Finding God in the Margins

During my recent reporting in Lebanon, where I looked at Catholic institutions caring for people with specific challenges in their lives.

During my recent reporting in Lebanon, where I looked at Catholic institutions caring for people with specific challenges in their lives — from deaf children to the mentally ill, to those struggling to end addiction, to those confined to geriatric wards — the question of the role of faith kept coming up.

What became clear very soon to me as I undertook my interviews was that not only is faith a very strong part of many of these people’s lives but, in many cases, the specific challenges they faces has led to a deepening of their faith.

It led me to reflect on the role God plays in everyone’s life, especially during moments of trial. As a child, I learned from the Bible that God never forgets us and that he is with us, by our side, even when we have forgotten him. As I have grown older and my faith has evolved, this notion has been of much comfort to me in my more difficult moments.

However, many of the people I interviewed for this article, face daily hardships to a degree I cannot probably even conceive of.

Some of the adults whom I met at the Psychiatric Hospital of the Cross, in the Beirut suburb of Jal al Dib, suffer from mental illnesses such as schizophrenia and bi-polarity that have caused them to be removed from their families and communities.

Many of the deaf children I met at the Father Roberts Institute for the Deaf (some 40 minutes up the mountains from Beirut) face social stigma surrounding the hard-of-hearing. What’s more, many of these children are now on the cusp of puberty and they will soon have to grapple not only with the huge identity turmoil that is involved in becoming an adult, they will also have to grasp — and eventually accept — that they will become deaf adults.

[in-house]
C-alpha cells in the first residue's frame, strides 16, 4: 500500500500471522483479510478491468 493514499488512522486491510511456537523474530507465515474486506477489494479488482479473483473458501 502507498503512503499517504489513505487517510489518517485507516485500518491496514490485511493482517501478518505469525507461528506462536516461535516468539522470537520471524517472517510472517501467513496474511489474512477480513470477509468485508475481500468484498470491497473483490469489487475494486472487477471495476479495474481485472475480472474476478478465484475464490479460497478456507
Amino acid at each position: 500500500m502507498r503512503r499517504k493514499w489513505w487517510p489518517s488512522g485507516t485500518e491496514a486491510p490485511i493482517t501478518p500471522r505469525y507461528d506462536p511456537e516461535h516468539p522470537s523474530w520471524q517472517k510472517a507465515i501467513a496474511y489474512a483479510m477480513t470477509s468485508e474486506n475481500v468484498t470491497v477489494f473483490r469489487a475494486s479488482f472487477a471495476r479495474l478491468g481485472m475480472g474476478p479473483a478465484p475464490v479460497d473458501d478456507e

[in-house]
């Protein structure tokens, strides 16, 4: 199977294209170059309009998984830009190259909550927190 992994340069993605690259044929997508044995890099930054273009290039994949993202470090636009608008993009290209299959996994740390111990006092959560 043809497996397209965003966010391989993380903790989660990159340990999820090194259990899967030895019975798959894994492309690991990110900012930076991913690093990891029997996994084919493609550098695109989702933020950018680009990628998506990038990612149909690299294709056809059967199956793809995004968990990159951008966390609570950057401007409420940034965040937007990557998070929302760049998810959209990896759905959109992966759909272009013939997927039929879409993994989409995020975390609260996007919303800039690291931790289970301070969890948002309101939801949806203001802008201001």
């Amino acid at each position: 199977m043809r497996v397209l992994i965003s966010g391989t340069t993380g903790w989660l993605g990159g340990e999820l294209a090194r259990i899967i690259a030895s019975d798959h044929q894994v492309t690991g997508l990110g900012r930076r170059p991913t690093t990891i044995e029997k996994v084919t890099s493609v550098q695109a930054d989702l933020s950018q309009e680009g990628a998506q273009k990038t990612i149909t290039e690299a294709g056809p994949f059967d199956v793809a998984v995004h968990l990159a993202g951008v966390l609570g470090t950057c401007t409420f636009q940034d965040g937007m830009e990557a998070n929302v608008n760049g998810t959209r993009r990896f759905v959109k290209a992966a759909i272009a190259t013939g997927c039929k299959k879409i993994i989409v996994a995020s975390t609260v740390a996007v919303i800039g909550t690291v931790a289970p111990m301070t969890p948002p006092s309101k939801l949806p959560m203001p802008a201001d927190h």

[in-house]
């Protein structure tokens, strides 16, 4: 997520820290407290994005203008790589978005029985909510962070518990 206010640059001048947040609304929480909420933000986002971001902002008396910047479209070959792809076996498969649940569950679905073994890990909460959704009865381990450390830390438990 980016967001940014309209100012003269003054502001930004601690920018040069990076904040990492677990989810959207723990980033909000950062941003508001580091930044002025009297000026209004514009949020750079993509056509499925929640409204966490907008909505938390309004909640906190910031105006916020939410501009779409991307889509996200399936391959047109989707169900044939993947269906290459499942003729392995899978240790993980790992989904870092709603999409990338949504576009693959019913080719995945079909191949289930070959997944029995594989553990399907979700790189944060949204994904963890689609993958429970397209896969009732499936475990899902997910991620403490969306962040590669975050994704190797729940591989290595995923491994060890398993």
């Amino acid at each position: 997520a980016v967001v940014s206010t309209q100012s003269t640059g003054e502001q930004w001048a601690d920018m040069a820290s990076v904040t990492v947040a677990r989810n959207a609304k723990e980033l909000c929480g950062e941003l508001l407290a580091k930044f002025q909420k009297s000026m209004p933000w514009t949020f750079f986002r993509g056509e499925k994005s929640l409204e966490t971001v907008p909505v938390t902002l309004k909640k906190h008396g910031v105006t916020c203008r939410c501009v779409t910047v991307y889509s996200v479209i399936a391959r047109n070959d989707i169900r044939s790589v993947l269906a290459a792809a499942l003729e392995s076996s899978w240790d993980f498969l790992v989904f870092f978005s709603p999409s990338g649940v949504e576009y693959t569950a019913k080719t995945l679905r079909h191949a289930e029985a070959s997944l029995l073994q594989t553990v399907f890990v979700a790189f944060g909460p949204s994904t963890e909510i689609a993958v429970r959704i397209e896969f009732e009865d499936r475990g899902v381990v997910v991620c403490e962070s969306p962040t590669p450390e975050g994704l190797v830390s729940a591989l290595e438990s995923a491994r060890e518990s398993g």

At Our Lady’s Hospital for the Chronically Ill in Antelias (near Beirut), which caters mostly to geriatric patients, many of them face death with few or no family by their side; a good number of them struggle with Alzheimer’s disease, Parkinson’s disease or indeed with mental illnesses such as schizophrenia.

And yet, they told me with a conviction that seemed unflagging, that God is with them every day, that indeed their hardship makes their faith stronger. Alice Khoury, an aging schizophrenic patient in Our Lady’s Hospital for the Chronically Ill told me: “I love my God. Without my faith I would no longer be here.” God has helped her survive and overcome the challenges of her life.

In an art workshop at the Psychiatric Hospital of the Cross, art therapist Mona Esta explained how various patients perceive reality and how they replicate that reality on the canvas, based on their specific psychiatric condition. Schizophrenic patients are unable to reproduce depth and perspective, she tells me. Excessive focus on painting a point or dot within a canvas is a classic artistic trait of a patient with psychosis.

It made me think how these patients — who live with such challenging disabilities yet who have such a deep faith — visualize or imagine God, or the Baby Jesus or even various biblical tableaux such as the pregnant Mary being led to Bethlehem on a donkey by Joseph, the walking of Christ on water, or even the Crucifixion. How might these believers see these biblical figures and events? How does God manifest himself in their imaginations and thus in their lives?

I looked about me at the various finished paintings on the workshop wall. Some were recognizable depictions of objects, people, and landscapes. Others slipped more into abstraction, even cubist renditions of physical reality.

And yet there was a beauty in all of them, and a truth. As I looked around, I could see traces of God and his love, in myriad forms and abstractions, all around the room.

Read more about Reaching the Margins in the September 2017 edition of ONE.

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